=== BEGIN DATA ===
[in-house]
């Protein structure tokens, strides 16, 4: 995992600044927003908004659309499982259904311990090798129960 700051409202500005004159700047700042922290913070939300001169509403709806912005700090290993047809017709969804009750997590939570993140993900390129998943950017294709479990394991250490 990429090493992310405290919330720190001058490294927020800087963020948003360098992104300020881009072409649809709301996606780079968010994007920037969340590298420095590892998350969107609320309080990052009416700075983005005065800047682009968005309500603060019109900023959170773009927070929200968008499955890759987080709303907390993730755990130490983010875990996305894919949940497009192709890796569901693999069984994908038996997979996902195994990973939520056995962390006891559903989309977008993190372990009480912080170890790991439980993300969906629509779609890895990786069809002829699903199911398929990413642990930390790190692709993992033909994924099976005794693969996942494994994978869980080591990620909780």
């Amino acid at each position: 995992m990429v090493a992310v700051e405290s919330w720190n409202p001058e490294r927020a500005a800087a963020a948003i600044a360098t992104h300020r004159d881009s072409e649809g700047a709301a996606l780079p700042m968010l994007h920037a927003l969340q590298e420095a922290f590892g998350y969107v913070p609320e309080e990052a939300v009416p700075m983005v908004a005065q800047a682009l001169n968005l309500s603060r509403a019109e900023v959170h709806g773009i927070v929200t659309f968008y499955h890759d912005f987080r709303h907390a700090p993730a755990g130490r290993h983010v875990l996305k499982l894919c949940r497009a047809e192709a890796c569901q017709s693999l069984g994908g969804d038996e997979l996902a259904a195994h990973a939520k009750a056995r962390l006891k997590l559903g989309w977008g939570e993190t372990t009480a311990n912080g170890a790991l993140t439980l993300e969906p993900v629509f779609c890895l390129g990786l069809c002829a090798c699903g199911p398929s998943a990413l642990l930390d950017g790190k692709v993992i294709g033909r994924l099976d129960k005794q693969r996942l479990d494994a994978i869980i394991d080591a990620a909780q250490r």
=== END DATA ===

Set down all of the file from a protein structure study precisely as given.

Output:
[in-house]
């Protein structure tokens, strides 16, 4: 995992600044927003908004659309499982259904311990090798129960 700051409202500005004159700047700042922290913070939300001169509403709806912005700090290993047809017709969804009750997590939570993140993900390129998943950017294709479990394991250490 990429090493992310405290919330720190001058490294927020800087963020948003360098992104300020881009072409649809709301996606780079968010994007920037969340590298420095590892998350969107609320309080990052009416700075983005005065800047682009968005309500603060019109900023959170773009927070929200968008499955890759987080709303907390993730755990130490983010875990996305894919949940497009192709890796569901693999069984994908038996997979996902195994990973939520056995962390006891559903989309977008993190372990009480912080170890790991439980993300969906629509779609890895990786069809002829699903199911398929990413642990930390790190692709993992033909994924099976005794693969996942494994994978869980080591990620909780």
């Amino acid at each position: 995992m990429v090493a992310v700051e405290s919330w720190n409202p001058e490294r927020a500005a800087a963020a948003i600044a360098t992104h300020r004159d881009s072409e649809g700047a709301a996606l780079p700042m968010l994007h920037a927003l969340q590298e420095a922290f590892g998350y969107v913070p609320e309080e990052a939300v009416p700075m983005v908004a005065q800047a682009l001169n968005l309500s603060r509403a019109e900023v959170h709806g773009i927070v929200t659309f968008y499955h890759d912005f987080r709303h907390a700090p993730a755990g130490r290993h983010v875990l996305k499982l894919c949940r497009a047809e192709a890796c569901q017709s693999l069984g994908g969804d038996e997979l996902a259904a195994h990973a939520k009750a056995r962390l006891k997590l559903g989309w977008g939570e993190t372990t009480a311990n912080g170890a790991l993140t439980l993300e969906p993900v629509f779609c890895l390129g990786l069809c002829a090798c699903g199911p398929s998943a990413l642990l930390d950017g790190k692709v993992i294709g033909r994924l099976d129960k005794q693969r996942l479990d494994a994978i869980i394991d080591a990620a909780q250490r």